Published October 31, 2018


LYNNFIELD — After months of enduring an onslaught of campaigning and relentless political advertisements, voters will finally make their voices heard when they head to the polls on Tuesday, Nov. 6.

Voters in all four precincts will be casting ballots in the Lynnfield High School gymnasium from 7 a.m. to 8 p.m.

In an interview with the Villager, Town Clerk Trudy Reid said she is expecting a high turnout for the state election.

“We had an 85 percent turnout in 2016,” said Reid. “Based on the requests for absentee ballots and the number of people voting early, I am predicting a 65 percent turnout.”

Reid said the high school will be closed on Election Day.

“Parking should be easier this time,” said Reid.

If residents are unable to vote on Election Day, townspeople will be able to request an absentee ballot. Election laws require that absentee ballots be available to registered voters who meet one of the following three criteria: Absent from the town during hours the polls are open; physical disability which would prevent voting at the polling place; and religious beliefs that would prevent participation on Election Day.

Reid said applications for absentee ballots must be completed and received by the Town Clerk’s Office by 12 p.m. on Monday, Nov. 5.

Early voting will be available to residents for the rest of the week. The deadline for early voting is Friday, Nov. 2 at 1 p.m.


The state election features nine contested races.

In the race for governor, Republican Gov. Charlie Baker and Lt. Gov. Karyn Polito are facing off against Democratic challenger Jay Gonzalez and his running mate Quentin Palfrey.

There is a three-way race for U.S. Senate. Democratic incumbent Elizabeth Warren is running against Republican State Rep. Geoff Diehl of Whitman and independent Shiva Ayyadurai.

Two candidates are running for attorney general. Democratic incumbent Maura Healey is facing off against Republican James McMahon.

There is a three-way race for secretary of state. Democratic incumbent William Galvin is running against Republican Anthony Amore and Green-Rainbow Party candidate Juan G. Sanchez.

In the three-way race for state treasurer, Democratic incumbent Deborah Goldberg is facing off against Republican State Rep. Keiko Orrall of Lakeville and Green-Rainbow candidate Jamie Guerin of Northampton.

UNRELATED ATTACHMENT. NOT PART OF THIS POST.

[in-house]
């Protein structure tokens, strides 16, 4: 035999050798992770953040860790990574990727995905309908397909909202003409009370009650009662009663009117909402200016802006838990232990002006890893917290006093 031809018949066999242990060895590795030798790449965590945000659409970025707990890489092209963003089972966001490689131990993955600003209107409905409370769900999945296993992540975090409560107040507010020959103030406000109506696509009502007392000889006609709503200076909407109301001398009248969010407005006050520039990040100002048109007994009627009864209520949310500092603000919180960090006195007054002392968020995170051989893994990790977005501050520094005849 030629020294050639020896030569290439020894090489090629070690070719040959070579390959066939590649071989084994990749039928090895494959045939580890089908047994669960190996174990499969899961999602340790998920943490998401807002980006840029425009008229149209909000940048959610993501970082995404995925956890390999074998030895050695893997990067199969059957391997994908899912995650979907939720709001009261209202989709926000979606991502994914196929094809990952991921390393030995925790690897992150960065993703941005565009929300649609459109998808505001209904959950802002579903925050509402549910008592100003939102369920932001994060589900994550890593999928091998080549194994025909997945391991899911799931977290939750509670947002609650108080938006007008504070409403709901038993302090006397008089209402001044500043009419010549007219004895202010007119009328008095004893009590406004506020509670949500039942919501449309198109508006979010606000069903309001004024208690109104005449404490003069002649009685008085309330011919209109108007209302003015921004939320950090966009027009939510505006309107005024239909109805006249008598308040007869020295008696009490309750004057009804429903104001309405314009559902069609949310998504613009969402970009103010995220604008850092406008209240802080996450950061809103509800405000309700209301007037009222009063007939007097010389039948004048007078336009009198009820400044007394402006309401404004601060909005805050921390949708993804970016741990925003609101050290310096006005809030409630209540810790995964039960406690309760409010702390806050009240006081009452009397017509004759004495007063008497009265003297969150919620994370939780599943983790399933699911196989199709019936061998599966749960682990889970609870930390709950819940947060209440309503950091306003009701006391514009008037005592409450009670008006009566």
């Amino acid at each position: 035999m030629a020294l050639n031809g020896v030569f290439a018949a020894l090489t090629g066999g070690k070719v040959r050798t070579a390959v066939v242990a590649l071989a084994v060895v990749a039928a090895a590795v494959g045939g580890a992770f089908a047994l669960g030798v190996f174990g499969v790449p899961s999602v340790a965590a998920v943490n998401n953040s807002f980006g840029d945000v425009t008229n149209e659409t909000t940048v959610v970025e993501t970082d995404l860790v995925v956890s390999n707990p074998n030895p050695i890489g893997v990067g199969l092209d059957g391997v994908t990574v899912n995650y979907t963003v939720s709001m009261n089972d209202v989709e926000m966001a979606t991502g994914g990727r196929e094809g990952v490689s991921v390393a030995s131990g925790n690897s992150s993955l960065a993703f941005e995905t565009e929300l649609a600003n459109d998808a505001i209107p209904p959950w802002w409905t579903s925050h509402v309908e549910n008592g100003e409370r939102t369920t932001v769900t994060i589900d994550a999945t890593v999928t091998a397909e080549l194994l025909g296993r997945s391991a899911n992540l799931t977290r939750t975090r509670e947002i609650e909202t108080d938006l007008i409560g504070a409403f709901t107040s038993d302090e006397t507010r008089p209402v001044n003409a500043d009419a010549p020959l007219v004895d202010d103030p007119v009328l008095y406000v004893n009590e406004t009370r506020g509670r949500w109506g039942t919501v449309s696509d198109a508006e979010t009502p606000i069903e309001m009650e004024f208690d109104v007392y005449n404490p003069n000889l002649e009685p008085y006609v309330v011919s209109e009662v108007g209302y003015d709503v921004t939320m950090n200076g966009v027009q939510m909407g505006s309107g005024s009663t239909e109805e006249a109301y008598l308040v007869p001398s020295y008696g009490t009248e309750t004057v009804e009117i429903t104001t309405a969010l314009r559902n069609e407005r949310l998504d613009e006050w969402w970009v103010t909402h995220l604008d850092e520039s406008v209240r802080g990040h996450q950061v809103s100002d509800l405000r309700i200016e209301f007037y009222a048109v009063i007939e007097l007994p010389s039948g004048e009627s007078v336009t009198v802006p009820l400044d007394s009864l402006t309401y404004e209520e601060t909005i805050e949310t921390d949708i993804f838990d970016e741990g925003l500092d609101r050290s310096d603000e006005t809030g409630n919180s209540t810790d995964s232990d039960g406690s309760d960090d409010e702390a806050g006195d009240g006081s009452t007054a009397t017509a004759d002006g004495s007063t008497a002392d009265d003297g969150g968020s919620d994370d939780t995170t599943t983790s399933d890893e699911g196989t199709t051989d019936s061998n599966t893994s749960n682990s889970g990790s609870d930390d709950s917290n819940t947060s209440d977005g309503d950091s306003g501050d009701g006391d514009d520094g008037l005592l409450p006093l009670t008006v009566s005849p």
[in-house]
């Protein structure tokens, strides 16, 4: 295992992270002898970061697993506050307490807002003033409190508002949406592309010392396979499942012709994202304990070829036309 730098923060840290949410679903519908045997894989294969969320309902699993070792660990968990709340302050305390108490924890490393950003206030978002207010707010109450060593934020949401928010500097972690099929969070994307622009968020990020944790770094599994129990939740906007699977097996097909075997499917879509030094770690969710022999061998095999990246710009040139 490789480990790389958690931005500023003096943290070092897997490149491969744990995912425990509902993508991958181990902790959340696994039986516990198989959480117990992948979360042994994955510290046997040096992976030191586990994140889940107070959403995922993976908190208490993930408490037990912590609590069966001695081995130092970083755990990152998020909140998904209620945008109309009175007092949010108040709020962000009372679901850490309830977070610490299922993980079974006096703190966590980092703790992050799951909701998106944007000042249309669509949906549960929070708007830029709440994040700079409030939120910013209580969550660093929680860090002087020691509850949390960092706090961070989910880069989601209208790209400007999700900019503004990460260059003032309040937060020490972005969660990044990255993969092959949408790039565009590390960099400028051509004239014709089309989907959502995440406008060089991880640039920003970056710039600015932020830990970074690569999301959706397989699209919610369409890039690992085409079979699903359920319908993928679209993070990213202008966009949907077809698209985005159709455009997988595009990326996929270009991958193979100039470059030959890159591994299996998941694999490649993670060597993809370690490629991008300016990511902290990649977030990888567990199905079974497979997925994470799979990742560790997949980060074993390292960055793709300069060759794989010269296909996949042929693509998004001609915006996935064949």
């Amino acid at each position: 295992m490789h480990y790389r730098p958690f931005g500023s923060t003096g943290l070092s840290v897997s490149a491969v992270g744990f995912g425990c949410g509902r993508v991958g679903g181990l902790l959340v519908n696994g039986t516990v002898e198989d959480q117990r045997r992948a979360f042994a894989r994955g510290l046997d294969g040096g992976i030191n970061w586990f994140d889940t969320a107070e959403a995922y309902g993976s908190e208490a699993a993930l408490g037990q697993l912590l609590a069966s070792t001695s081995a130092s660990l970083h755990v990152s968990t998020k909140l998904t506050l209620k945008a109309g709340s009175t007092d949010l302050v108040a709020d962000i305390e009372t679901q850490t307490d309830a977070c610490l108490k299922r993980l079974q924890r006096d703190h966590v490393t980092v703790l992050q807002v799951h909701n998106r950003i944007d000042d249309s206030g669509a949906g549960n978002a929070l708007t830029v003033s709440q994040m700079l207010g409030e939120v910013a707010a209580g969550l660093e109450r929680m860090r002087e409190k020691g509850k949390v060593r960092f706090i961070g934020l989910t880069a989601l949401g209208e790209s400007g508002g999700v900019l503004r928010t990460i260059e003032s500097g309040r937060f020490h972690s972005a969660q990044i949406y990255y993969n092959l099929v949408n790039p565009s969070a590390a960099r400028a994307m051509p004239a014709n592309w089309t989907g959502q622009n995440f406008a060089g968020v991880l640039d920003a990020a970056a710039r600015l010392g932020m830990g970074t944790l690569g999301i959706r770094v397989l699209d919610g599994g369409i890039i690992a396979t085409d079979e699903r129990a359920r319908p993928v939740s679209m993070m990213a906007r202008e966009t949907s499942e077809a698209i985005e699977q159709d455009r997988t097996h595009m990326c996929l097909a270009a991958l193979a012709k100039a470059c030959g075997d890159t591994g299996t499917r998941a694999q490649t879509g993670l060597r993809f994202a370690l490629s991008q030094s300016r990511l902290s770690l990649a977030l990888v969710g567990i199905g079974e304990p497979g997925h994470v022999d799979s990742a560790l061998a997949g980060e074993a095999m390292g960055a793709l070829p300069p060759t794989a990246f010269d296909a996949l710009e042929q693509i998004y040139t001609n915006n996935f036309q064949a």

Four candidates are running for state auditor. Democratic incumbent Suzanne Bump is looking to hold onto her seat. Bump’s challengers are Republican Helen Brady, Libertarian candidate Daniel Fishman and Green-Rainbow candidate Edward Stamas.

Democratic Congressman Seth Moulton is facing off against Republican Joseph Schneider and independent Mary Jean Charbonneau.

Two candidates are running to represent the sixth district on the Governor’s Council. Lynnfield resident and Democratic incumbent Terrence Kennedy is being challenged by independent Vincent Dixon of Winchester.

There is a three-way race for Register of Deeds. Democratic incumbent John O’Brien Jr. is facing off against Republican Jonathan Ring and independent candidate David Colpitts.

Four candidates are running unopposed in the state election. State Rep. Brad Jones (R-North Reading) is running for re-election once again. State Sen. Brendan Crighton (D-Lynn) is running for a full two-year term. Crighton was elected to the seat formerly held by Lynn Mayor Tom McGee in March.

Jonathan Blodgett is running for Essex County District Attorney once again. Clerk of Courts Thomas H. Driscoll Jr. is running for re-election.

Ballot questions

In addition to the candidates running for office, townspeople will be voting on three ballot questions.

The most hotly contested ballot question is Question 1, which would limit how many patients could be assigned to each registered nurse in Massachusetts hospitals and certain other health care facilities. A yes vote would limit the number of patients that could be assigned to one registered nurse in hospitals and other health care facilities. A no vote would make no change in state law.

Question 2 would establish a commission that would be tasked with considering and recommending potential amendments to the United States Constitution in order to “establish that corporations do not have the same constitutional rights as human beings.” A yes vote would create the citizens commission to advance an amendment to the United States Constitution to limit the influence of money in elections and establish that corporations do not have the same rights as people. A no vote would not create the commission.

Question 3 would add, “Gender identity to the list of prohibited grounds for discrimination in places of public accommodation, resort or amusement.” A yes vote would keep the current law and a no vote would repeal the law.